tv The Presidency Roosevelts Kennedys - Political Relationships CSPAN August 1, 2020 12:28pm-12:54pm EDT
the national debt. paul: you do a great job at the hoover library and iowa. you do a great job preserving the legacy and records. the presidents may have different philosophies but we are together in our efforts. thank you for joining us. thomas: thank you, paul. >> next come on the presidency, we continue with another conversation from the presidential library series, the fdr director talks with helen price, director of the john f. kennedy presidential library about the political relationships between members of the roosevelt and kennedy families, and particularly the alliance between eleanor roosevelt and jfk. franklin d roosevelt presidential library provided this video.
>> hello and welcome to another addition of at home with the roosevelts. today we will talk about the relationship between two of the most important political families in american history during the 20th century, the roosevelts and kennedys. i am joined by the director of the jfk library. thank you for joining me. this is one of the most interesting and complicated relationships, to families that are really dynasties in the way they impacted american political life. there is a component of this that a lot of people do not stand. not just the relationship between franklin roosevelt and joseph kennedy the relationship between eleanor roosevelt and john f. kennedy. we will start with the
relationship between franklin roosevelt and joe kennedy. joe kennedy may most of his money in a night 20's in the market. he was appointed as the head of the security exchange commission. some said that was putting the oxen control of the henhouse. joe kennedy really became a very close confidant of fdr. you want to talk about how he managed that posting in london right before the war? >> it is an interesting time. i almost want to go back a tiny bit before that. when young people are in the age where they are graduating from high school, whoever is the president in that moment, has a profound impact on them.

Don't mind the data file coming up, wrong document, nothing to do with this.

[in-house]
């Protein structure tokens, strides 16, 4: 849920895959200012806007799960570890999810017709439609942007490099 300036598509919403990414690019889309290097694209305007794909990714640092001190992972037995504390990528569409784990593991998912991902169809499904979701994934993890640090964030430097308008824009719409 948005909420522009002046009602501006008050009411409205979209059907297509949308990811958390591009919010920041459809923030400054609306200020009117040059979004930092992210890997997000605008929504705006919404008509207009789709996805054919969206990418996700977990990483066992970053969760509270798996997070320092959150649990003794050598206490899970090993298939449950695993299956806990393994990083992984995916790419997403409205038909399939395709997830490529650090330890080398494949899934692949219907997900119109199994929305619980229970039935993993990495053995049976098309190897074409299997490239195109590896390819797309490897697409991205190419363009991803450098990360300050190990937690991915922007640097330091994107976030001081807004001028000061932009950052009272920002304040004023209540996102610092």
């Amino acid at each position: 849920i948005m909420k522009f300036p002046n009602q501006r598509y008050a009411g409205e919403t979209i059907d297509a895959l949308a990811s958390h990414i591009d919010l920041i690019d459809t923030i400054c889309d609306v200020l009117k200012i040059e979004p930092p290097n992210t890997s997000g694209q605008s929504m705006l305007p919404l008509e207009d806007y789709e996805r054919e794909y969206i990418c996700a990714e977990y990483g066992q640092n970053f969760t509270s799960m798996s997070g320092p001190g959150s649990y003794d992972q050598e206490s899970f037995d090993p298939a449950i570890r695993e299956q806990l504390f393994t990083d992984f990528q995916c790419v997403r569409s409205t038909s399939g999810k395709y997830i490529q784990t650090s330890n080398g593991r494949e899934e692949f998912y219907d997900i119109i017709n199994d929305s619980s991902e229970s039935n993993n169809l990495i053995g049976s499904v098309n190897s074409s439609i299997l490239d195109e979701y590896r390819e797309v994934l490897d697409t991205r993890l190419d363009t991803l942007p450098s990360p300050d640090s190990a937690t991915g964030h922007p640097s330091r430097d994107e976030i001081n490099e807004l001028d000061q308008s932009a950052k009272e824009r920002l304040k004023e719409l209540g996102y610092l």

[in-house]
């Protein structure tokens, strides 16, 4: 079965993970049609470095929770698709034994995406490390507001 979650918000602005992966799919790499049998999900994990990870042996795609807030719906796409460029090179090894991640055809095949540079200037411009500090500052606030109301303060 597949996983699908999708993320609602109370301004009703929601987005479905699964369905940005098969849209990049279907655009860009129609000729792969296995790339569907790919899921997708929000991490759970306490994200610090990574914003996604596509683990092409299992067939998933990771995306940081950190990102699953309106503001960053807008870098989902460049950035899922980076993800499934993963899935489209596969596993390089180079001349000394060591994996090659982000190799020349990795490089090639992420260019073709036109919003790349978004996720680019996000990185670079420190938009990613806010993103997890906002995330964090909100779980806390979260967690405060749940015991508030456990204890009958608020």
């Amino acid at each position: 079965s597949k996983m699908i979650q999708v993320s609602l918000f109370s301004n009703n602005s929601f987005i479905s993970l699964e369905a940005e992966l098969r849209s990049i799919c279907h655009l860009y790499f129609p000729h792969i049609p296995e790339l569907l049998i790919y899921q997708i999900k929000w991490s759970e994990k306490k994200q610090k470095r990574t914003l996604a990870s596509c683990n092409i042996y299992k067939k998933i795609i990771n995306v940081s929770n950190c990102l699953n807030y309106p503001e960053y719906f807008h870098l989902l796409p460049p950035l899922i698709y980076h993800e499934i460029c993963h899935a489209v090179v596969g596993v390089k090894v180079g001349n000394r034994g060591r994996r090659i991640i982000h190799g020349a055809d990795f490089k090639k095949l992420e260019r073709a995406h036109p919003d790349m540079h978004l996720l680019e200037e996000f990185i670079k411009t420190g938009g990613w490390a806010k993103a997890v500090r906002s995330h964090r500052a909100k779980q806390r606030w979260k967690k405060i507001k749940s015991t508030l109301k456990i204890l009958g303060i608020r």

fdr is the president as jfk comes of age. much of his vision of what is the nation is informed by fdr. clearly through his father and the courting of st. james he has direct connection to what service might would fight. when the german u-boat sank the first u.k. ship, jfk is asked by his father to look after the surviving u.s. passengers and their families during the transition. he gets a little bit of responsibility in that moment. it informs his notion of public
service. he signs up to go to war. he is excepted into the navy. to go to war under a president, the only president to have been conscious of as undeveloped, can't help but in accurate what leadership is. paul: because john f. kennedy was in england immediately prior to the war, he wrote a book about it. >> in addition to being in england and from there touring into different parts of europe, he observes the lead up to world war ii. some of that was intentional and his research for his thesis at harvard. he ultimately turns that into a book, why england slept.
he looks at what the buildup is to his view of the cold war. and how you respond. paul: interestingly, that book, john kennedy gave a copy of it to franklin roosevelt. jfk signed it and franklin roosevelt signed it. that is one of most precious possessions. you may not know the story. it is one of my favorite anecdotes. in 1940, when kennedy came back from europe, he came to visit this library that was under construction at the time. he left a gift. we have a note that fdr wrote to
jfk. it is a little bit hard to read. it appears to say thank you for the machine gun and goggles. can you imagine john f. kennedy dropping off a machine gun? what it said was marine gun. it was a spear gun for fishing. the goggles were swimming goggles. we have never been able to find what happened to the spear gun or the goggles. >> there were a lot of interactions throughout the years. the relationship between jfk and eleanor is also significant.
paul: the time right before the u.s. gets into the war, joseph kennedy is the investor, he starts siding with germany. he is telling roosevelt and anyone who will listen that he does not think anglin will survive. -- england will survive. there was a little bit of friction between him and his sons. >> a good bit of friction. inside the kennedy family. to go against your father would have been a tough road. paul: joseph kennedy almost ran against fdr in 1940. it was not clear that fdr was going to run. fdr had significant funds to campaign.